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7 COVID-19 Vaccine Reaction Warning Signs to Look for in People With IDD

It can be difficult to recognize COVID-19 vaccine reactions in people who don’t communicate using words. Learning common signs helps protect people with intellectual and developmental disabilities who don’t verbally communicate that something’s wrong.

According to the latest information, almost 52 million Americans, or 11.5% of the total US population, have already received the COVID-19 vaccine. That’s great news for a country that’s struggled to contain the virus—but millions of people in high-risk groups still aren’t protected. People with intellectual and developmental disabilities (IDD) are three times more likely to die from COVID-19 compared with the general population because of several factors, such as a greater likelihood of living in a group home or long term care facility, higher incidences of comorbid conditions, or intolerance to wearing a mask. And even if these individuals receive the vaccine, they may be one of the small number of people who have a negative vaccine reaction.

Most people tolerate vaccination with no difficultly; if side effects do occur, they’re usually rare and include problems like mild fever, swelling at the injection site, and fatigue. But recognizing reactions to vaccination among people with IDDs can be difficult. Dr. Craig Escudé, president of Health Risk Screening, says, “Many people with IDD communicate without using words, which can make it challenging to understand how they feel and what’s going on with them. It’s important to learn what signs to watch out for so they can be treated quickly if necessary.”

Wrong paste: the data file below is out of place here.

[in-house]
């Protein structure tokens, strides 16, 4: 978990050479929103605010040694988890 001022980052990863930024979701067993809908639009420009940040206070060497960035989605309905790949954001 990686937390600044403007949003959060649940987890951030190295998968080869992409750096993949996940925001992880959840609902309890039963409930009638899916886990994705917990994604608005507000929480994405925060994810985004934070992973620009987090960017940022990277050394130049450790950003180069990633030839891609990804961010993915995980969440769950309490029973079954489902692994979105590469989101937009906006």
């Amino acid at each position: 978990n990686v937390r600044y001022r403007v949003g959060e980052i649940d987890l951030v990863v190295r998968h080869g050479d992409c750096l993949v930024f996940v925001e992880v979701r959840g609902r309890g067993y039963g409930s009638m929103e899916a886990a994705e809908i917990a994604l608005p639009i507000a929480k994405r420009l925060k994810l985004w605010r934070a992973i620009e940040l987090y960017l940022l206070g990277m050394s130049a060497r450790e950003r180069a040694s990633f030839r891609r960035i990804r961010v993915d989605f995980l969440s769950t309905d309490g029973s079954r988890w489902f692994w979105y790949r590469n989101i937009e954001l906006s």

It’s relatively common for individuals with IDD to use different strategies to communicate without the use of written or oral language. But this tendency makes it difficult for them to let others know when something is wrong. Family members, health care providers, and other people who support those with IDD may have difficulty recognizing common signs of discomfort or illness among people who don’t use words to communicate.

In the case of vaccine reactions, a person with IDD may show that something is wrong through their actions and attitudes toward others. These signs may include the following: 

  • abnormal facial expressions, like grimacing;
  • changes in attitude, including increased irritability;
  • eating problems, such as refusal to eat;
  • picking, scratching, or otherwise touching the injection site;
  • positioning the body to protect the vaccinated arm;
  • sleep disturbances such as restlessness or insomnia; and
  • withdrawal from normal daily activities.

If these changes occur, it’s important to let the person’s health care team know what’s going on—that way, they can make sure there are no other medical issues affecting the person with IDD.

In an extremely small number of cases, severe, life-threatening allergic reactions occur when a person is vaccinated. A person with this type of reaction, called anaphylaxis, may have serious symptoms including the following:

  • difficulty breathing;
  • fast or irregular heartbeat;
  • low blood pressure;
  • nausea and vomiting;
  • skin discoloration; and
  • swelling of the throat.

If symptoms like these occur, 911 should be called or the person should be taken to an emergency department immediately. However, a trip to the hospital should only be considered for true emergencies, since individuals with IDD may be more likely to become infected with COVID-19 in large health care facilities.

“Just like the rest of us, people with IDD are at risk for reactions to the COVID-19 vaccine, but they may not communicate any problems using words. Learning to recognize the ways they may demonstrate something is wrong is key to preserving their health and well-being,” Escudé says.

A free reference document can be downloaded at to help people know what to look for after someone they support is vaccinated.

Source: Health Risk Screening (In March 2021, Health Risk Screening will rebrand as IntellectAbility.)